The legislature completed a three-day special session after approving the governor’s proposal to limit eligibility in the Arkansas Works health coverage program.
The state must gain approval for the plan from federal officials. It would reduce income limits for eligibility in Arkansas Works, which now provides health coverage to about 320,000 Arkansas residents whose incomes are beneath 138 percent of the federal poverty level.
The governor said that he was confident that federal officials would approve the lower income threshold, which would reduce eligibility to people with incomes less than 100 percent of the poverty level.
That would remove about 60,000 Arkansans from Arkansas Works. They could still qualify for help in paying for their health insurance through the federal exchange set up under the national Affordable Care Act.
Another new provision would set up a work requirement for recipients of Arkansas Works, similar to those now required of people who get food stamps and welfare. To qualify for benefits, able bodied recipients would have to get a job or enroll in job training.
Recipients pay 2 percent of the cost of premiums provided by Arkansas Works, which can be up to $19 a month. This payment is an incentive for recipients to accept more responsibility for their lifestyle choices and health care decisions.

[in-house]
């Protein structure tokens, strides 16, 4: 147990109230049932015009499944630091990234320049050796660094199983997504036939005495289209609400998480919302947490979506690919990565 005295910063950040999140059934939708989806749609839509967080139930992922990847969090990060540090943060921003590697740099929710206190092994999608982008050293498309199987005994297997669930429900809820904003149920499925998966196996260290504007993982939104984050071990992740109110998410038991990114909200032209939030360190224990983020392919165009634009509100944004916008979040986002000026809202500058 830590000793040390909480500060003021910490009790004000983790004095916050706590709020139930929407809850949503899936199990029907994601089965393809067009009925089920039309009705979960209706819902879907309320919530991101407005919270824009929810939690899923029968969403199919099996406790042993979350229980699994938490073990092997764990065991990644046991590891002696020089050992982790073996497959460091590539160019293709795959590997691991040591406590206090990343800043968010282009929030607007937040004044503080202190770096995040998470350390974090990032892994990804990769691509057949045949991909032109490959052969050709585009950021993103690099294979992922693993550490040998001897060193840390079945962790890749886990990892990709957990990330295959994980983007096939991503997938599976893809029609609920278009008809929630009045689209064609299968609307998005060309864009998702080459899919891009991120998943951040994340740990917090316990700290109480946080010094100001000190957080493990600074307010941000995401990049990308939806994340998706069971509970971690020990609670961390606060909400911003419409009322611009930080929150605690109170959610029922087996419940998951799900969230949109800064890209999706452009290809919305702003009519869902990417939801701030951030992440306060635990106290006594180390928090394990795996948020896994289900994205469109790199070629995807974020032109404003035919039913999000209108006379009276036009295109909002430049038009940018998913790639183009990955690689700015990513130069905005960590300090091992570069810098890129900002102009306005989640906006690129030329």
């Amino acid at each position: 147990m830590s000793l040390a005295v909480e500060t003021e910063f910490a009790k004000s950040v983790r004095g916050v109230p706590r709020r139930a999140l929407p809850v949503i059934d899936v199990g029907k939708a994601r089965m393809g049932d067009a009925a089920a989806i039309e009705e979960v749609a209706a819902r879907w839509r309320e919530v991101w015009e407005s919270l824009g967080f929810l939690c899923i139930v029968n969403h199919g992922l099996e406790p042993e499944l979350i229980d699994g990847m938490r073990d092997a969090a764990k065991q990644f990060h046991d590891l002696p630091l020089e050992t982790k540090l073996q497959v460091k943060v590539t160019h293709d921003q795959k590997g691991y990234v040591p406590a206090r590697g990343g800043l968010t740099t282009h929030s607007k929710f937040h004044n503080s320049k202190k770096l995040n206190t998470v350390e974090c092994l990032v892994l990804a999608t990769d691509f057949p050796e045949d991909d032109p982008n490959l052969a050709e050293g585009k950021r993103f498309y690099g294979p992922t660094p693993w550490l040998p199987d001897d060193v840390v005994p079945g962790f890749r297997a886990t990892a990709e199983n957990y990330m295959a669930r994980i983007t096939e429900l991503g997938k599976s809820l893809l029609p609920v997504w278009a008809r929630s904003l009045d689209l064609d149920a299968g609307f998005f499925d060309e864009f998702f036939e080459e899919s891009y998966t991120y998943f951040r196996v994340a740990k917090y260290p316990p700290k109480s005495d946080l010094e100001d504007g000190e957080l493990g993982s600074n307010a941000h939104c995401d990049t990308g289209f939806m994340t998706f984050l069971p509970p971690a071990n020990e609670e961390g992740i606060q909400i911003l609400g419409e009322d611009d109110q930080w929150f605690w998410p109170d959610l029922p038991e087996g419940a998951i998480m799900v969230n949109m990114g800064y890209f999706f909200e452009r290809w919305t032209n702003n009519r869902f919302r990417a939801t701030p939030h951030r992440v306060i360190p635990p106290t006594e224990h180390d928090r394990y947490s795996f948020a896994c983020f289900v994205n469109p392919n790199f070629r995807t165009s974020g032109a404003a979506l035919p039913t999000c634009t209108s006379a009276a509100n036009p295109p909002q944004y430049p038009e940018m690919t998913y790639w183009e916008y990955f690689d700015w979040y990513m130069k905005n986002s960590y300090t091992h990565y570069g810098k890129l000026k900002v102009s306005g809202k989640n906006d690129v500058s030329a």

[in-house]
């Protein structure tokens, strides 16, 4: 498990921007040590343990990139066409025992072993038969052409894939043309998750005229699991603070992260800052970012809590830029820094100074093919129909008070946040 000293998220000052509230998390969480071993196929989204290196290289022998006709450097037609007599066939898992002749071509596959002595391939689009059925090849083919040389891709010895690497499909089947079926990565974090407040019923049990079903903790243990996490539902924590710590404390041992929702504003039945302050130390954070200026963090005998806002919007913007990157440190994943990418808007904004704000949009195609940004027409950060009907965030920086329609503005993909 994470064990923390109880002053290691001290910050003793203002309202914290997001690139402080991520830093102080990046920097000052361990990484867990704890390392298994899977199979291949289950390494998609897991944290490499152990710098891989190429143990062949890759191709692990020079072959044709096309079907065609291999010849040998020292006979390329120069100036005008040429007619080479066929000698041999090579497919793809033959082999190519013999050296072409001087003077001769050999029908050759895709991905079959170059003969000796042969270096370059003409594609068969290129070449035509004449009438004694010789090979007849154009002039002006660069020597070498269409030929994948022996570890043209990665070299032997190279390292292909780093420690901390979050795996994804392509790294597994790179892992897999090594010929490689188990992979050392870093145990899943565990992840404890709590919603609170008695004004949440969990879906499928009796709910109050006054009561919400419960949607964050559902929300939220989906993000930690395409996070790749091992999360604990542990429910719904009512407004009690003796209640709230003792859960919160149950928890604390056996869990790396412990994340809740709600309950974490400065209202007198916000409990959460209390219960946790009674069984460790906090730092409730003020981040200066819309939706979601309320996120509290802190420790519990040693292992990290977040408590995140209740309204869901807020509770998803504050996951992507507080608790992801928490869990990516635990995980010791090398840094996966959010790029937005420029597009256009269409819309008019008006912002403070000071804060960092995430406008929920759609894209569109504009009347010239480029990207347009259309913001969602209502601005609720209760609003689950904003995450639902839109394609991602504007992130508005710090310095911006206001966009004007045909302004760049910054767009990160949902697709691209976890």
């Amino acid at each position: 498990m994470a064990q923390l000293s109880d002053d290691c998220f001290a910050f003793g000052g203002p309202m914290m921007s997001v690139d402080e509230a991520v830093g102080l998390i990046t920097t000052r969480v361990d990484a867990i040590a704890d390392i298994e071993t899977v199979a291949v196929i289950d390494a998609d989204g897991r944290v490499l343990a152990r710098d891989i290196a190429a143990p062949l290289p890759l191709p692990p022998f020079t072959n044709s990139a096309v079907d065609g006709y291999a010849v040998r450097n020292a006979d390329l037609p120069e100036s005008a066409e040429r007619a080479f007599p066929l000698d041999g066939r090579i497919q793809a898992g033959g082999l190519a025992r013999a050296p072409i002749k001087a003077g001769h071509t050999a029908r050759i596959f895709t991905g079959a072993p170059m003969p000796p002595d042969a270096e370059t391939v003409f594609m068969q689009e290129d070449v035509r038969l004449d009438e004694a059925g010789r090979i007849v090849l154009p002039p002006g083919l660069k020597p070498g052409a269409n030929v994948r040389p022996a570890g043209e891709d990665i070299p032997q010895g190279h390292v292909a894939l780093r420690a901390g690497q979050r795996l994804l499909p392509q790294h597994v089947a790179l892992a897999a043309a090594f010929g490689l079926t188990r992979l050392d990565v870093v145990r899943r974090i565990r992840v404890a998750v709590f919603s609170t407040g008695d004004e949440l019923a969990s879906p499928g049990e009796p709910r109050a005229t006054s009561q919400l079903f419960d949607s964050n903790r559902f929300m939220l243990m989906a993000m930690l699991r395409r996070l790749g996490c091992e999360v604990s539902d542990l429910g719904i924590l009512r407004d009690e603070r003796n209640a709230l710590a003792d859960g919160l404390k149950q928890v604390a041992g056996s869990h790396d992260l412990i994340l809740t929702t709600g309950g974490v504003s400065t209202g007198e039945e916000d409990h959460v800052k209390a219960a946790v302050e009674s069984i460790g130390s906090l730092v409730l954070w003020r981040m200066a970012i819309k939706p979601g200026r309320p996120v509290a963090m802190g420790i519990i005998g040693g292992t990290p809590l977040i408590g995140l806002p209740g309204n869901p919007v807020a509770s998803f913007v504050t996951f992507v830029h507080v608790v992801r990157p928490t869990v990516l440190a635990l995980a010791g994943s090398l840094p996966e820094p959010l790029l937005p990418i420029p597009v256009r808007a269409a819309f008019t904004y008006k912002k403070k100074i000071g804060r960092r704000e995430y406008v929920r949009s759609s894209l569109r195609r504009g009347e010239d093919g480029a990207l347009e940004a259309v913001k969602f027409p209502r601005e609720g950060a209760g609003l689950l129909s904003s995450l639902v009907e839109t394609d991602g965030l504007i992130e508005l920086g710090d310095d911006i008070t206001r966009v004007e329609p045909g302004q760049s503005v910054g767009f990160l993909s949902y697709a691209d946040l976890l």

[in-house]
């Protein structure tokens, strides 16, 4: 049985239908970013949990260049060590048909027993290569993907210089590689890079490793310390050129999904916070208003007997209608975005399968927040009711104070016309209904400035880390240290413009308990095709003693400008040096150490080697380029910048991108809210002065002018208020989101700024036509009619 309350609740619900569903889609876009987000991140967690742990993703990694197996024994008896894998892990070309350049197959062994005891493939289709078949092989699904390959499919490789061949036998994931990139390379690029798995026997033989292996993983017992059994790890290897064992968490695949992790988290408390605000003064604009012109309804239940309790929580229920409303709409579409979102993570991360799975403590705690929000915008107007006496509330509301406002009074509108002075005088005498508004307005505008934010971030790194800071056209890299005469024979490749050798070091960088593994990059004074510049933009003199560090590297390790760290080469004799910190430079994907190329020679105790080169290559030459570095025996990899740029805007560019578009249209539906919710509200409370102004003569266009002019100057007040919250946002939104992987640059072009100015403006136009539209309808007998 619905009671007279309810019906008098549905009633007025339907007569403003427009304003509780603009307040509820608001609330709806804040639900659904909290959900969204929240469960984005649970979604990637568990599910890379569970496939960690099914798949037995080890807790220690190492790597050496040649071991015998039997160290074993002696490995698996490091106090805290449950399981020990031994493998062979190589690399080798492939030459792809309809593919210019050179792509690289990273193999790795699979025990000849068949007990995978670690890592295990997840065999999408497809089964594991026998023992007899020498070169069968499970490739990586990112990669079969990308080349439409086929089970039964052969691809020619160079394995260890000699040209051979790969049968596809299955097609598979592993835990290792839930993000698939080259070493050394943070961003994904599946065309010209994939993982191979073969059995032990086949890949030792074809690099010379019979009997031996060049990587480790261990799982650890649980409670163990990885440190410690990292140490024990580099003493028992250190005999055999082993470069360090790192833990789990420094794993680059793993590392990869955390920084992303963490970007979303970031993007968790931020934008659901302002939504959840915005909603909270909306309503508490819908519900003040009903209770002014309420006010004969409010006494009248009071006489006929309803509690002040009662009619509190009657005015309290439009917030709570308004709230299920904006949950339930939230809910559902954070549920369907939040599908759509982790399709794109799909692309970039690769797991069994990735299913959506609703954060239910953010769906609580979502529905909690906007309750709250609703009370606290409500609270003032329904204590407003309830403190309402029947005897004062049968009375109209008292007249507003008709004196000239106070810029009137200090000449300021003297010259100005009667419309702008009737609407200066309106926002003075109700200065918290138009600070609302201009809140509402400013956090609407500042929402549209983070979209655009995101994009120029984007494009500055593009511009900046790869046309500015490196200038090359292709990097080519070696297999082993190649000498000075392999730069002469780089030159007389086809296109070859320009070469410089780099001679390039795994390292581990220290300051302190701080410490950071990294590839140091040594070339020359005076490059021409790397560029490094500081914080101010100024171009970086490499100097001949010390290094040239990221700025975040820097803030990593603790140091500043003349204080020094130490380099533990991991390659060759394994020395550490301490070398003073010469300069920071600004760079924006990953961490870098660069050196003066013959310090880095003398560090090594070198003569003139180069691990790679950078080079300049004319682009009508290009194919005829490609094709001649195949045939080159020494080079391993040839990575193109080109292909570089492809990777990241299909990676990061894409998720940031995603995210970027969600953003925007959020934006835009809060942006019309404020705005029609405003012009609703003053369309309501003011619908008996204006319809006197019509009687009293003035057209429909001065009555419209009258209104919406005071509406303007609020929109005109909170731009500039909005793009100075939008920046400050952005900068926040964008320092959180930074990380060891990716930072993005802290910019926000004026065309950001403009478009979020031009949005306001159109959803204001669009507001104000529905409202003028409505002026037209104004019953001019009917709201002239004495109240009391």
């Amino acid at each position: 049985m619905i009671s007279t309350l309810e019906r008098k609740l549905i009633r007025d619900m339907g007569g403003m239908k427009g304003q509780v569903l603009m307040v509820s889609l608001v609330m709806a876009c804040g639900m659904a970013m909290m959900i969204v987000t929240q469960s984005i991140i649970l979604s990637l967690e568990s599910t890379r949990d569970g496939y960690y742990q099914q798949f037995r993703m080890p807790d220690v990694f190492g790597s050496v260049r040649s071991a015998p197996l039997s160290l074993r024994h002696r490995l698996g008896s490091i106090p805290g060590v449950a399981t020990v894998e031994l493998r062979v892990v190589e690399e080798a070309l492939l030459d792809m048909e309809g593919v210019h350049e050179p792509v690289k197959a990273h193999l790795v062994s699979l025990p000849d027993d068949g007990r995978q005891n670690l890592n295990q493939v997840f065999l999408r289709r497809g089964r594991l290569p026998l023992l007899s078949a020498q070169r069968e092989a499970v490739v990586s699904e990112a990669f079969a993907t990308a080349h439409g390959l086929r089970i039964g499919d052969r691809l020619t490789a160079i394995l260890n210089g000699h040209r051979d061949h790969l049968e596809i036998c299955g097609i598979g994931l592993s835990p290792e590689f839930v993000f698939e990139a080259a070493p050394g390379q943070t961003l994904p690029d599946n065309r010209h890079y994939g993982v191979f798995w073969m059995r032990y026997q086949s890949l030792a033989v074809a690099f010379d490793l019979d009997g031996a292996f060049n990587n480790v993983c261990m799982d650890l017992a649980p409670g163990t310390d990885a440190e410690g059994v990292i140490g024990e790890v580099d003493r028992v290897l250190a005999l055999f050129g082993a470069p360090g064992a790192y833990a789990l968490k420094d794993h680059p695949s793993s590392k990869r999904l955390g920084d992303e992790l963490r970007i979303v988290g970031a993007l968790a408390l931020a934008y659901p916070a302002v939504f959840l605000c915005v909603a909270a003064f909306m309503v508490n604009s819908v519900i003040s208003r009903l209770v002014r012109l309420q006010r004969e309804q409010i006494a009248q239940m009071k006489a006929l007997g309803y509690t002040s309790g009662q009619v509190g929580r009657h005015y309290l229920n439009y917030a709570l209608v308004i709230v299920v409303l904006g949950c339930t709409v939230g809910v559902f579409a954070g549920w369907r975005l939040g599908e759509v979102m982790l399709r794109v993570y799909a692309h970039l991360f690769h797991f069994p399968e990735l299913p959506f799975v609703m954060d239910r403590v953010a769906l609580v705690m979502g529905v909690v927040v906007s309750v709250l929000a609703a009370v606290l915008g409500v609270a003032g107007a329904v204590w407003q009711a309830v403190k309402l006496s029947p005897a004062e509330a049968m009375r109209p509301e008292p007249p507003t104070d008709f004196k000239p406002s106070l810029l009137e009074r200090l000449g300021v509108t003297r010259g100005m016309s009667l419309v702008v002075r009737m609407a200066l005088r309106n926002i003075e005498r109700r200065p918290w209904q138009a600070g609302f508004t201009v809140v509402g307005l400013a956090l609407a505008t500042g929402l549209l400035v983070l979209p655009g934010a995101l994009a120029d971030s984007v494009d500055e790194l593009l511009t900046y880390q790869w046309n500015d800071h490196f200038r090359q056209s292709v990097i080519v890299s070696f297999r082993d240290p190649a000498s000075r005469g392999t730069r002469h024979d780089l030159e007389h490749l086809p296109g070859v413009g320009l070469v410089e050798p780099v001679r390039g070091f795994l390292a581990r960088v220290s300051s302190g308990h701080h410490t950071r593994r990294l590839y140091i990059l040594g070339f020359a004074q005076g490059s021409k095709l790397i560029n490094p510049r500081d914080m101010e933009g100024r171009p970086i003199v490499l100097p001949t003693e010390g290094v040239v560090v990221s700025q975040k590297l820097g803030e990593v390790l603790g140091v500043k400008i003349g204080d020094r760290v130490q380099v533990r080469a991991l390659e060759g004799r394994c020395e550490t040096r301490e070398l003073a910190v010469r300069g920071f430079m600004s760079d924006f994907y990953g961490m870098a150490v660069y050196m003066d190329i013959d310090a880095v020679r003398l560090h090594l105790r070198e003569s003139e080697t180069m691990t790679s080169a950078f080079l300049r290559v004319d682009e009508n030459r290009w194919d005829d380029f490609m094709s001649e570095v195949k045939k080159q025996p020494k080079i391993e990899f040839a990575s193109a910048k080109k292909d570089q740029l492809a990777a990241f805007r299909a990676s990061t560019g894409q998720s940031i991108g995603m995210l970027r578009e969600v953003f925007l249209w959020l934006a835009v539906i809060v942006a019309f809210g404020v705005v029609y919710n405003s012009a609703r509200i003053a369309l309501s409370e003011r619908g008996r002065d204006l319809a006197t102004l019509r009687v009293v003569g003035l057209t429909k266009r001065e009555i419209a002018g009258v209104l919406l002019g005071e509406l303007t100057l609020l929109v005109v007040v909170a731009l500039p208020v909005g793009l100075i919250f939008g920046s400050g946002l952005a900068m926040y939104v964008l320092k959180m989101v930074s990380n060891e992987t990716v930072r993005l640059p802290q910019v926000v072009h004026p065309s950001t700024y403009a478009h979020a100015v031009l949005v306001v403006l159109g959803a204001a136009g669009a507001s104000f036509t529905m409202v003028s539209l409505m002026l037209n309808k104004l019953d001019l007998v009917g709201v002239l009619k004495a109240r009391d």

For a family of four, 138 percent of the federal poverty level means their total income is $33,948 a year. For the same family of four, 100 percent of the poverty level is $24,600 a year.
The legislation also directs the state Human Services Department to apply to federal officials to designate Arkansas as an “assessment” state.
The designation means that state officials, rather than federal officials, would determine people’s eligibility for Medicaid services.
Also during the special session the legislature transferred about $105 million from a trust fund to a reserve account with the intent of improving the state’s credit rating. Money in the trust fund came from a legal settlement with tobacco companies and is spent on health-related programs.
Putting the money in the reserve fund shores up the state’s financial status because it could be spent for an emergency or to continue state government operations in case of a severe economic downturn. The governor and state budget officials told lawmakers that they have no intention of spending the money.
The legislature also enacted a bill to incorporate 23 medical marijuana bills into the state Constitution in a coherent and legally cohesive method. During the 2017 regular session the legislature considered dozens of bills to implement the medical marijuana amendment to the state Constitution that was passed by voters last November.
The bills regulate the cultivation facilities and retail stores that will sell medical marijuana. They imposed a tax to generate revenue to pay for the enforcement of regulations and security measures required by the medical marijuana amendment. They prohibit marketing to children and they set applications fees for people who want to grow or sell it.
After a review of the 23 new acts governing medical marijuana, state attorneys determined that some formatting changes were necessary so that language in one bill doesn’t overlap or repeat language in a separate bill.